Earth's magnetic north pole shifting continues; why has the drift slowed down?

As the earth's north magnetic pole is drifting, scientists are still unclear whether it is gearing up for a flip-flop switching north and south

A new study has confirmed that the drifting of earth's magnetic north pole which has been moving faster than expected has crossed the prime meridian. Previous studies had suggested that the magnetic north pole of the earth has been moving away from its previous home in the Canadian Arctic towards Siberia at a rate of about 55 kilometres a year in the past two decades.

However, as per the new report released by the National Centers for Environmental Information and the British Geological Survey, it has been learned that movement is still continuing, but at a slower rate of 40 kilometres each year.

Significance of the earth's magnetic north pole

earth magnetic north pole
Representational Image Pixabay

The model of the earth's magnetic north pole has crucial significance in calibrating GPS and other measurements. Even though the north magnetic pole has been drifting since the 1830s, its movement increased over the past few years, and this phenomenon had recently compelled scientists to update the World Magnetic Model which is widely used by civilian navigation systems.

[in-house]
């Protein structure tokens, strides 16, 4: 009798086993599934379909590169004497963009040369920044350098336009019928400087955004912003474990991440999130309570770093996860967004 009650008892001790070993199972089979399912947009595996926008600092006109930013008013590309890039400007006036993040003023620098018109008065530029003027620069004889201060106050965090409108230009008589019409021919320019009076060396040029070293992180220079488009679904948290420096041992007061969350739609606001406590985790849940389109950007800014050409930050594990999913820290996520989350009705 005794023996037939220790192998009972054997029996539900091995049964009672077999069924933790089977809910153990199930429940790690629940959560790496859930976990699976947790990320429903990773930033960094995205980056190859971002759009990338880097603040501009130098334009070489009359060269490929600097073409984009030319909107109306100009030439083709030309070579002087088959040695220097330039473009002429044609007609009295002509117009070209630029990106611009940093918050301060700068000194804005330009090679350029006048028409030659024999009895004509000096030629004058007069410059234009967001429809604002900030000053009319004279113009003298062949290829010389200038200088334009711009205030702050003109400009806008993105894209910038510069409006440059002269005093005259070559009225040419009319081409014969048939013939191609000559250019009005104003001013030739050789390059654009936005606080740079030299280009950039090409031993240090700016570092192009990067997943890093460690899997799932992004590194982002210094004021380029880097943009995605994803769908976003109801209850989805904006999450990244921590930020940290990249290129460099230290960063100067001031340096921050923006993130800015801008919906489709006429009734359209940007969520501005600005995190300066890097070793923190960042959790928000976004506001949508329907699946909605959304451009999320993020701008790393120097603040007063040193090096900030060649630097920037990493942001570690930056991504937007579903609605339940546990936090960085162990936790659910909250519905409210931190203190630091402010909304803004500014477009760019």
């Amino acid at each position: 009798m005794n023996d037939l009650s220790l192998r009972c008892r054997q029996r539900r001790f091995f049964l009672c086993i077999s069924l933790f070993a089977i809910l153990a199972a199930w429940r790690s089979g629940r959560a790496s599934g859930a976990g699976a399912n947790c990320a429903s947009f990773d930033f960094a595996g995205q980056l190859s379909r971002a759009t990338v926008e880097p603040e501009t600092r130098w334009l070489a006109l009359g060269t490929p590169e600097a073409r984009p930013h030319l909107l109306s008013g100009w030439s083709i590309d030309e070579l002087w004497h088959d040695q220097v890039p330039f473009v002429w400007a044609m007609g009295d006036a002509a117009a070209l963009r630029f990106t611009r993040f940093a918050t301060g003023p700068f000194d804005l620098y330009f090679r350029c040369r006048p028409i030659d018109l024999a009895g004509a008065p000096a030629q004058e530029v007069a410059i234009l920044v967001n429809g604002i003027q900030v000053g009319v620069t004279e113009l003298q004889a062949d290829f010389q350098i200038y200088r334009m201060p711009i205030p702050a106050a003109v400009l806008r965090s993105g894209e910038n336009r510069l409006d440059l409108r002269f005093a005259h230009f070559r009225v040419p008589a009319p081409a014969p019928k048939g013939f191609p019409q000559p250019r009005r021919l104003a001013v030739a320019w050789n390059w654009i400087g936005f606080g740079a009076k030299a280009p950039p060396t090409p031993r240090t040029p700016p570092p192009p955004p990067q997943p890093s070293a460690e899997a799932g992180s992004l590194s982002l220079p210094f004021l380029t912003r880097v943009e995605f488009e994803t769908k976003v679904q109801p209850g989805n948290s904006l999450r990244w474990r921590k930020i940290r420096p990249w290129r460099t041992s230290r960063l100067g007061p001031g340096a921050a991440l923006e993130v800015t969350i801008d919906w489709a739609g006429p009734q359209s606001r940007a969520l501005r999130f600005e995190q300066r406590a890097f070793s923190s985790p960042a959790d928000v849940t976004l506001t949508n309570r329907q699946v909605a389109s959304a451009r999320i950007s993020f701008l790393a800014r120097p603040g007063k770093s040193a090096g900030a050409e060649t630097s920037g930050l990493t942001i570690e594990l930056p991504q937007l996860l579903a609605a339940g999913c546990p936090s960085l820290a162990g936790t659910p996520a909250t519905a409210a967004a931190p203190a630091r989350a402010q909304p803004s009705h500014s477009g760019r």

The earth's magnetic field is the result of the churning of the planet's iron outer core, that in turn produces a complex north-south magnetic field. However, due to unknown interior dynamics within the planet, the magnetic field is currently going through a weakening stage, and it is resulting in the drift of the magnetic north pole.

Ciaran Beggan, a scientist from the British Geological Survey (BGS), in a recent interaction with the Business Insider revealed that all compasses will probably point eastward of true north if this movement continues at this pace.

"Magnetic north has spent the last 350 years wandering around the same part of Canada. But since the 1980s, the rate it was moving jumped from 6.2 miles per year to 31 miles. By 2040, all compasses will probably point eastward of true north," said Beggan.

Will earth's magnetic pole shift living beings?

It is still unclear whether the earth's magnetic north pole which is currently drifting is gearing up for a flip-flop switching north and south, or sometimes, the magnetic field will strengthen again, and it will stop the drifting process.

However, living beings on the earth need not worry, as such magnetic pole shifts had happened in the past without any negative effects on the planet's biology. But recalibration should be done on navigation devices, as these types of equipment usually make use of the World Magnetic Model to function.

This article was first published on December 17, 2019